Chapter 16: Union Impact on Wage and Nonwage Outcomes The Union Wage Impact: What is the average effect of unionization on a worker's wage? • the impact of unions on wages has received more attention from economists than any other aspect of union behaviour • most of the empirical research has been directed at measuring the union-nonunion wage differential, the (percentage) difference in wages between union and otherwise comparable nonunion workers • the first problem that one confronts is that the average wage of nonunion members may not be the same as the average wage that would prevail in the complete absence of unions from the labour market • unions affect not only the wages of union members but also the wages of others and a general equilibrium model must be used to analyze the union-nonunion wage differential o in our analysis of union wage and employment determination in the previous chapter, we assumed that the union wage alternative (the nonunion wage) was exogenously given • Figure 16.1a illustrates the effect of unions on wages and employment in a two-sector labour market 1
o the two sectors A and B can be thought of as two different industries employing the same type of labour, which is assumed to be homogeneous o competition in the labour market will equalize the wage rate at W o in both sectors • now assume that a union organizes the workers in sector A and is able to raise the wage rate to W u ; assuming that the firm determines employment according to the demand for labour curve, employment in sector A declines from E o to E 1 o by raising the wage rate from W o to W u , (E o – E 1 ) former employees in sector A lose their jobs and must find work in sector B 2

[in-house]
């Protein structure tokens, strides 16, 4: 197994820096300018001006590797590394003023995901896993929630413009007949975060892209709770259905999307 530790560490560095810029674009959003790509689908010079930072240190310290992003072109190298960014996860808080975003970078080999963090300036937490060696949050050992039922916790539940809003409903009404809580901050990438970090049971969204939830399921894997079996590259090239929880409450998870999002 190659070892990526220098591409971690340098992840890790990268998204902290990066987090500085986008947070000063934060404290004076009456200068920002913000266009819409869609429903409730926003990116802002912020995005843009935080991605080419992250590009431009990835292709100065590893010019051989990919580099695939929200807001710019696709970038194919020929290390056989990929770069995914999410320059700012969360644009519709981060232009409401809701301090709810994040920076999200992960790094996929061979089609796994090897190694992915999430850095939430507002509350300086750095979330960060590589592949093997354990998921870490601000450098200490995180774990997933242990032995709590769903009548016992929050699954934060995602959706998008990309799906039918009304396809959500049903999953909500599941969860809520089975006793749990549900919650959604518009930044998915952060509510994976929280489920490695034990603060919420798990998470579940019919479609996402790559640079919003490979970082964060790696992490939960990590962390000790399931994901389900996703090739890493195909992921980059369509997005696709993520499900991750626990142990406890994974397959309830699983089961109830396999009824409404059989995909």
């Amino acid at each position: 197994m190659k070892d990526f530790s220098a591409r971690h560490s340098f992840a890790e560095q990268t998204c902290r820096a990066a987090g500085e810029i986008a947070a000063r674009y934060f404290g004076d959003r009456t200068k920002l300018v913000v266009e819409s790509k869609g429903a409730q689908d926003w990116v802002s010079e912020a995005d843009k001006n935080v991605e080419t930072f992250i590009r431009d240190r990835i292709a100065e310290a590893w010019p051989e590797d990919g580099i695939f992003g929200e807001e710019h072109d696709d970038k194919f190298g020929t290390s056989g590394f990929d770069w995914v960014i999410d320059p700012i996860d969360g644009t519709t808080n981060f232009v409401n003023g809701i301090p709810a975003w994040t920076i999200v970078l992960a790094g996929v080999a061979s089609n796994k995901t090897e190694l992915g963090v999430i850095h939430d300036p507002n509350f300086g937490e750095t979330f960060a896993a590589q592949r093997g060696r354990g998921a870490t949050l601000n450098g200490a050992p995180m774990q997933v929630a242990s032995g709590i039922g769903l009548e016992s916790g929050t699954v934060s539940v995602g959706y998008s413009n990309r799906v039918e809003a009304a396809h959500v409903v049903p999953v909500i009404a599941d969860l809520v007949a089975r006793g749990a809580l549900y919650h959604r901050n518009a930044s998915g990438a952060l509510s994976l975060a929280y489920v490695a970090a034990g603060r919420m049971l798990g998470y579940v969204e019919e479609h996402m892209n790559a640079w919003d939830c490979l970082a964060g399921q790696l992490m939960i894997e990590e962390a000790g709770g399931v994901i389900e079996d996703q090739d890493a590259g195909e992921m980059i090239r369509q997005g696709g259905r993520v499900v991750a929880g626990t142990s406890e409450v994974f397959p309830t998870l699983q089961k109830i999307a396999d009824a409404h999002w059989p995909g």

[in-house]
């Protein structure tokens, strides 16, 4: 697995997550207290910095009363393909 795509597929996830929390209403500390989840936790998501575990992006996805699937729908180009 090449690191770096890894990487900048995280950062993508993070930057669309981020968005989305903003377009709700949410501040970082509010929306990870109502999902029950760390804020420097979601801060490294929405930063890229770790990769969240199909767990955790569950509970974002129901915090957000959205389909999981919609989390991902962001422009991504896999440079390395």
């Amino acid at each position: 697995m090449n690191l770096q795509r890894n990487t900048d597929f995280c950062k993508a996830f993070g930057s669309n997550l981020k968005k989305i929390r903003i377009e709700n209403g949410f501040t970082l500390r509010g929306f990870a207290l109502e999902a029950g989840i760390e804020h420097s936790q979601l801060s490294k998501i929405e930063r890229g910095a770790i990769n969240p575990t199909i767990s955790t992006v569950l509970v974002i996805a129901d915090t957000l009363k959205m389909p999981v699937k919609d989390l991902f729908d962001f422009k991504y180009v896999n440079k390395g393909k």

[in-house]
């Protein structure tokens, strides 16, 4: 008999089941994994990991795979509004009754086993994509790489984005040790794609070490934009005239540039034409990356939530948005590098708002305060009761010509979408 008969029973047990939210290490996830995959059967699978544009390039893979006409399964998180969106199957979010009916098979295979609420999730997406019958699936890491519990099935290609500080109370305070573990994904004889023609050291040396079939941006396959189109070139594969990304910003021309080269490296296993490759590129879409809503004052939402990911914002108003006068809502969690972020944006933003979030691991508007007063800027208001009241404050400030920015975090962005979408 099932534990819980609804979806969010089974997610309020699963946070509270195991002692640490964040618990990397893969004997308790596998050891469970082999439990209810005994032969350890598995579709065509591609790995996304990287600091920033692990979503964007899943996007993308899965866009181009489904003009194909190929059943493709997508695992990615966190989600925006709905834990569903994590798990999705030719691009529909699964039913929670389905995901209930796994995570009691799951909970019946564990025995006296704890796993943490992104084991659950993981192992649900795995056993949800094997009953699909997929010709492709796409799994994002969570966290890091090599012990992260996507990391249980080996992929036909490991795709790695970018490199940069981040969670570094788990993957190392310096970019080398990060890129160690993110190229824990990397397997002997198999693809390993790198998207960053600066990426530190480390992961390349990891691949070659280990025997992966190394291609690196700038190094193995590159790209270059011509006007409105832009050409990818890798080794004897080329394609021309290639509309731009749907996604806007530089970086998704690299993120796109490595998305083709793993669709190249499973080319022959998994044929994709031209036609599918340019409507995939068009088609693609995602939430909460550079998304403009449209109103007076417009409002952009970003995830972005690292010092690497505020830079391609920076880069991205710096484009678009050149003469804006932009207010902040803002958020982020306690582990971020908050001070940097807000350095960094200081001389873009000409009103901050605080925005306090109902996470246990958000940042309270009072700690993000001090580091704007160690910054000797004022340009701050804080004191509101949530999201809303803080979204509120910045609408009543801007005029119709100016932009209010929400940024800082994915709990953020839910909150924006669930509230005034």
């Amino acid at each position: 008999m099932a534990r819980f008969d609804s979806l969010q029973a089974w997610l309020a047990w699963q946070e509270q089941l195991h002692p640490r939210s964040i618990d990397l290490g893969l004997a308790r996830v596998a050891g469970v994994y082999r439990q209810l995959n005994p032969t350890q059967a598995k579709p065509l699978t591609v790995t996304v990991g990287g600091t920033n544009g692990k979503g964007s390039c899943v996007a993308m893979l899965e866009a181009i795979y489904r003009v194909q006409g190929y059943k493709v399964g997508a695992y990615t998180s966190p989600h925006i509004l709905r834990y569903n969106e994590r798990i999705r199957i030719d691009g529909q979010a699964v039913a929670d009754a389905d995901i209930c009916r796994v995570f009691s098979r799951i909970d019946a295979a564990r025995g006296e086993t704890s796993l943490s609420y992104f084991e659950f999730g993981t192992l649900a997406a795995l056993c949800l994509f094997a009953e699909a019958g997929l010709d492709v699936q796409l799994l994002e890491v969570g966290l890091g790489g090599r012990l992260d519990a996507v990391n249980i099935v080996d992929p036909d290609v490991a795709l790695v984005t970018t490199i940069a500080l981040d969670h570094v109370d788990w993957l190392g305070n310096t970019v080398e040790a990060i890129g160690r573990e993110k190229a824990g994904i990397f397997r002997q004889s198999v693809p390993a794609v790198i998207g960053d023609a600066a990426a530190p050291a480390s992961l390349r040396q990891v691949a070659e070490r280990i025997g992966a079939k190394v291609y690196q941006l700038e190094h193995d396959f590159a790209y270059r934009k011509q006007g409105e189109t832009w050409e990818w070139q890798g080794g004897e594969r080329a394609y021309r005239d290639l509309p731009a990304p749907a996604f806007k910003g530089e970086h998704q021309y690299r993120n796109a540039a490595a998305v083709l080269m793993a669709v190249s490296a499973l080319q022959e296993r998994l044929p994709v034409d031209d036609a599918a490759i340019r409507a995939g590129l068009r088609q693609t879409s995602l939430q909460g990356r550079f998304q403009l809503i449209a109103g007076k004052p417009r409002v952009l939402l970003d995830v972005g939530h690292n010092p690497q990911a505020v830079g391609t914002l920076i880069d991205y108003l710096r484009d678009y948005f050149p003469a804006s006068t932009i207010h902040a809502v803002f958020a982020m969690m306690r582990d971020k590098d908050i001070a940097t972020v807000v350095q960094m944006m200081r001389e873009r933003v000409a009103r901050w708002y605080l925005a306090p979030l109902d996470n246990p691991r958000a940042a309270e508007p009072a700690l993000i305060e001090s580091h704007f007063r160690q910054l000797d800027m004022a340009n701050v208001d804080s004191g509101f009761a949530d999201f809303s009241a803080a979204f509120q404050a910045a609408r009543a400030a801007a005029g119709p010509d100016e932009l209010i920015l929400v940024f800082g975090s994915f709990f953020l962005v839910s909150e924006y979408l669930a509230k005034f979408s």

• in the non-union sector B, the (E o – E 1 ) displaced workers from sector A shift the labour supply curve to the right (from S B to S' B ) and the excess supply of labour in sector B bids the wage rate down from W o to W N in Figure 16.1a o the new equilibrium employment level in sector B increases from E o to E 1 ; but given an upward-sloping labour supply curve, not all of the displaced workers from sector A are employed in sector B (some displaced workers drop out of the labour force because the new equilibrium wage W N in sector B is below their reservation wage) • unionization has created an equilibrium wage differential of W u – W N between union and nonunion workers; this union-nonunion wage differential (W u – W N ) is larger than the difference between the union wage W u and the competitive wage W o
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- Spring '12
- Economics, Nonunion, unionnonunion wage